The Descent of Men

By Maurice Isserman, a professor of history at Hamilton College and the co-author of the forthcoming Fallen Giants: A History of Himalayan Mountaineering From the Age of Empire to the Age of Extremes (THE NEW YORK TIMES, 10/08/08):

Wilco Van Rooijen, a Dutch mountain climber, managed to survive the debacle this week that took the lives of 11 others in Pakistan on K2, the world’s second-highest peak. Describing the chaotic events that ensued when a pinnacle of ice collapsed and swept away fixed ropes that climbers from several expeditions high on the mountain had counted on to aid their descent from the summit, Mr. van Rooijen lamented: “Everybody was fighting for himself, and I still do not understand why everybody were leaving each other.”

Himalayan mountaineering is an inherently dangerous pastime, and climbers are always at risk from the unexpected. But mountaineering has become more dangerous in recent decades as the traditional expeditionary culture of the early- and mid-20th century, which had emphasized mutual responsibility and common endeavor, gave way to an ethos stressing individualism and self-preservation.

The contrast between the two eras is vividly illustrated by the experience of an earlier expedition that ran into peril on K2. Fifty-five years ago this month, Dr. Charles S. Houston, America’s premier Himalayan mountaineer, led a team of seven Americans and one British climber attempting a first ascent on K2. They made steady progress up the mountain, and by Aug. 1 all eight climbers had reached a campsite at 25,300 feet. From there, given good weather, they expected to reach the 28,251 foot summit in two days.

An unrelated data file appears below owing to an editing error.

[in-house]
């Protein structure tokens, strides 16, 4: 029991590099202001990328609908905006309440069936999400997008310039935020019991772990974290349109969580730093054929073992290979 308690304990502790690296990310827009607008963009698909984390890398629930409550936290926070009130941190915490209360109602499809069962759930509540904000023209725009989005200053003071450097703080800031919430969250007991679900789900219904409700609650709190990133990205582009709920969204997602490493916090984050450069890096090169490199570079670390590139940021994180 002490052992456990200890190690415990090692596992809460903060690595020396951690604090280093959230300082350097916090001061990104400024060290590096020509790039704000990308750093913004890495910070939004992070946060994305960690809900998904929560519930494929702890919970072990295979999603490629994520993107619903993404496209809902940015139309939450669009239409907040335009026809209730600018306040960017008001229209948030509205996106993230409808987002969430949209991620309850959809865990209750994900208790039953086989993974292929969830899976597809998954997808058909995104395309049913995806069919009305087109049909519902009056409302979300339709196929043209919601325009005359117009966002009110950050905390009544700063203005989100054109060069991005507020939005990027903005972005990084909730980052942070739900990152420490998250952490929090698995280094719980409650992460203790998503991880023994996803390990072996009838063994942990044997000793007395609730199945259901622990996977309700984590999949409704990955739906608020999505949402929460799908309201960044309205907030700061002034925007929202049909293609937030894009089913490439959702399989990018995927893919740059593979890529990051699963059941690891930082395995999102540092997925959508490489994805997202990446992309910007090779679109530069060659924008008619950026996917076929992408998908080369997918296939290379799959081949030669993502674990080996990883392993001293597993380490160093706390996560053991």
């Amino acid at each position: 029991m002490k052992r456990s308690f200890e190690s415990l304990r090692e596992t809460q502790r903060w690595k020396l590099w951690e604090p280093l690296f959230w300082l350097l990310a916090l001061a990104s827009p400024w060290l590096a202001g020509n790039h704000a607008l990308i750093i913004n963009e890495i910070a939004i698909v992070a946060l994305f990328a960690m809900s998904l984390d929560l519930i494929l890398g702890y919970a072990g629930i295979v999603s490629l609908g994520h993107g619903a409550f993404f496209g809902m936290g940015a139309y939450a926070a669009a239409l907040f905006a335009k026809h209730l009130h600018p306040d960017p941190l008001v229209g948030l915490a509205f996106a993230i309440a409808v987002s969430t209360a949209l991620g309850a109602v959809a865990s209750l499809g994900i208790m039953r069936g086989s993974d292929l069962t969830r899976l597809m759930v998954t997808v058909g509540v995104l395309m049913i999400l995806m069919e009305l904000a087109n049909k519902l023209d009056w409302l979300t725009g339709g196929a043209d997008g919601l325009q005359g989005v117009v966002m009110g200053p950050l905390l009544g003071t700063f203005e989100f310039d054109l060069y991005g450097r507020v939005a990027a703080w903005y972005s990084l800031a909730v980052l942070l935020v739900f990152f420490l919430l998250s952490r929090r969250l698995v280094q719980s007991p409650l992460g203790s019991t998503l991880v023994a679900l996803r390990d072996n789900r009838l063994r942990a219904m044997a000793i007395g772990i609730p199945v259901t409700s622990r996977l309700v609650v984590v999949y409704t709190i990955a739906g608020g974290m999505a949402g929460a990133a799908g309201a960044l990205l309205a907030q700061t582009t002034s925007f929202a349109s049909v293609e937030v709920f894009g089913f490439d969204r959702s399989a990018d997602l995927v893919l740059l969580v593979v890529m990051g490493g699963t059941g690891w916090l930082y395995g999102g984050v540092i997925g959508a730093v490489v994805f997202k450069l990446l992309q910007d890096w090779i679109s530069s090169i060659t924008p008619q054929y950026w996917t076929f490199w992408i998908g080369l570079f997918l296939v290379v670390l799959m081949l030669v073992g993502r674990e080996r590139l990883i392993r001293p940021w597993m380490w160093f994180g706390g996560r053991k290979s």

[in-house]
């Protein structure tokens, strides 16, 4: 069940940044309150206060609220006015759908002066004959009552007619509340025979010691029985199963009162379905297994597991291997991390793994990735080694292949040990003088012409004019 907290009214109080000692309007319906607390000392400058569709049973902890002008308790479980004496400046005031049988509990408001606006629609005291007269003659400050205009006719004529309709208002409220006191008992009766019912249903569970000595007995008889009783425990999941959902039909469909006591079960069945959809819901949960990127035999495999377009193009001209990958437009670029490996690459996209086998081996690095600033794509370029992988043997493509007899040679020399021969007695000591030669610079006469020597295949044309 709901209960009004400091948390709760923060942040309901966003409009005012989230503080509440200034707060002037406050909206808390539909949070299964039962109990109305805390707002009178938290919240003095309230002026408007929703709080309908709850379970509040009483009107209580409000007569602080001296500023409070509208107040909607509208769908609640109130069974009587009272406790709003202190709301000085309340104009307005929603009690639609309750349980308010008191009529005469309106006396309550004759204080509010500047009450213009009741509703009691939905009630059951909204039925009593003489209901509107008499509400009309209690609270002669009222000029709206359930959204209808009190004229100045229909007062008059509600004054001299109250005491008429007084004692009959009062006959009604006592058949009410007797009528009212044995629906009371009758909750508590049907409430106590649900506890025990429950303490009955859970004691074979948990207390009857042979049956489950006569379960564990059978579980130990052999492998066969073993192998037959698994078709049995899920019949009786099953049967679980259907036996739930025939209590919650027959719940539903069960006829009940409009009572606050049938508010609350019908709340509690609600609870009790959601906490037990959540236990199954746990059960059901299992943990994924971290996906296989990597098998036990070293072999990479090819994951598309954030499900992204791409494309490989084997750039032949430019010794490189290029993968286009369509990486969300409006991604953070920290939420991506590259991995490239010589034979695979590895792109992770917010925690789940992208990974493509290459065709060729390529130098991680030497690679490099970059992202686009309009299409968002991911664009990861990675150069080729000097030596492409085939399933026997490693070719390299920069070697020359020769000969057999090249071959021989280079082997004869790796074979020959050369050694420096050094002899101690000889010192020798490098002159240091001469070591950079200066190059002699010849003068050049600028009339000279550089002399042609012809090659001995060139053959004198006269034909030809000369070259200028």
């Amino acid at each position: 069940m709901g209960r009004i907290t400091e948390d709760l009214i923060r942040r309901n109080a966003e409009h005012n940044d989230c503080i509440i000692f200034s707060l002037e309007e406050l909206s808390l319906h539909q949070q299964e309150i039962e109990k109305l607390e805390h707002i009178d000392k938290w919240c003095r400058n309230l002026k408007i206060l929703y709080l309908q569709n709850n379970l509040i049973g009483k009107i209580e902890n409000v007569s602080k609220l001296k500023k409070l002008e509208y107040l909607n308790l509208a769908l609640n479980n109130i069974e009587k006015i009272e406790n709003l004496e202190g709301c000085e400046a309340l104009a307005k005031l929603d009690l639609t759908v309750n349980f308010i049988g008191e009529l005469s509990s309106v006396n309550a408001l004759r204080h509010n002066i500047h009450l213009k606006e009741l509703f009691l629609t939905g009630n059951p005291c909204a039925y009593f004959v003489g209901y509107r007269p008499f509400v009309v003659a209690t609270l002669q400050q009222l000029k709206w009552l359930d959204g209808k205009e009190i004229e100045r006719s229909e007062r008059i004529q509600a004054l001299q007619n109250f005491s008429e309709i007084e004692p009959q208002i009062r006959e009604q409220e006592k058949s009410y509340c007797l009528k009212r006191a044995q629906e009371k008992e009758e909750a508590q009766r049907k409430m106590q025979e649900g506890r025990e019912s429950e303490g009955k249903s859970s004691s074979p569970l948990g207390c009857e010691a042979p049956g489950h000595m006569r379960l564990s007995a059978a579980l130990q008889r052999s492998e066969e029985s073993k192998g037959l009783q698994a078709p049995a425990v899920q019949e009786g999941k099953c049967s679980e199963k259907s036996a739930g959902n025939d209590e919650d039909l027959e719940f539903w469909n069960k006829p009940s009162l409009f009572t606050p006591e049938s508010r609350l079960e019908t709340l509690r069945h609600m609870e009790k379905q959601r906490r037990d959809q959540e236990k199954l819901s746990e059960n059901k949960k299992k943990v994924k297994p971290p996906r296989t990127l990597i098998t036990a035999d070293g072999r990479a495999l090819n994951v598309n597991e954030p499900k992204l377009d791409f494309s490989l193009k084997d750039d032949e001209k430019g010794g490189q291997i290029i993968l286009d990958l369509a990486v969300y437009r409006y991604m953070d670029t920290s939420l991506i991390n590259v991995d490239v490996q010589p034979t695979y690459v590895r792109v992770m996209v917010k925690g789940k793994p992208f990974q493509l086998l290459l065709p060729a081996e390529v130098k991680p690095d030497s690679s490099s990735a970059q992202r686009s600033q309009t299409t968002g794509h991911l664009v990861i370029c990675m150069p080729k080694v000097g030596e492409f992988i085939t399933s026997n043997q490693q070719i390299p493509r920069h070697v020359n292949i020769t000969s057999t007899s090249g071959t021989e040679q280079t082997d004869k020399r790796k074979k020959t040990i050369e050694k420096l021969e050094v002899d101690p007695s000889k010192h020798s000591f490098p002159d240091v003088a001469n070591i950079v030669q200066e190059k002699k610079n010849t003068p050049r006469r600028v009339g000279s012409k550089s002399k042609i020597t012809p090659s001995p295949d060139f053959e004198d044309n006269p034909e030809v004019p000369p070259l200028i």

Instead, they were pinned down by a blizzard in their high camp for the next week. And one member of the team, Art Gilkey, who was on his first Himalayan venture, was struck down by a case of thrombophlebitis, a clotting in the veins, in his left leg. It left him unable to walk and in danger of death if a blood clot were to reach his lungs. Houston and the others knew that there was little chance that they could carry an incapacitated man 9,000 feet down treacherous slopes to the safety of base camp. But they did not for a minute consider leaving their teammate behind.

On Aug. 10, they started down the mountain. Gilkey was sedated with morphine, wrapped in a sleeping bag, and alternately towed and lowered by his comrades. The climbers descended in roped pairs and, when they could, held their partners on “belay” — that is, one climber would keep a tight, protective hold on the rope as the other made his way down the slope. Encumbered as they were, and with the storm raging, it took them six hours to descend a few hundred feet from their camp.

At around 3 p.m., the eight men were arrayed across the slope to the west of one of their previous campsites, Camp VII, their destination for the day. Gilkey in his sleeping bag was belayed from above by Pete Schoening, a climber from Seattle. The other climbers, roped in pairs, stood nearby.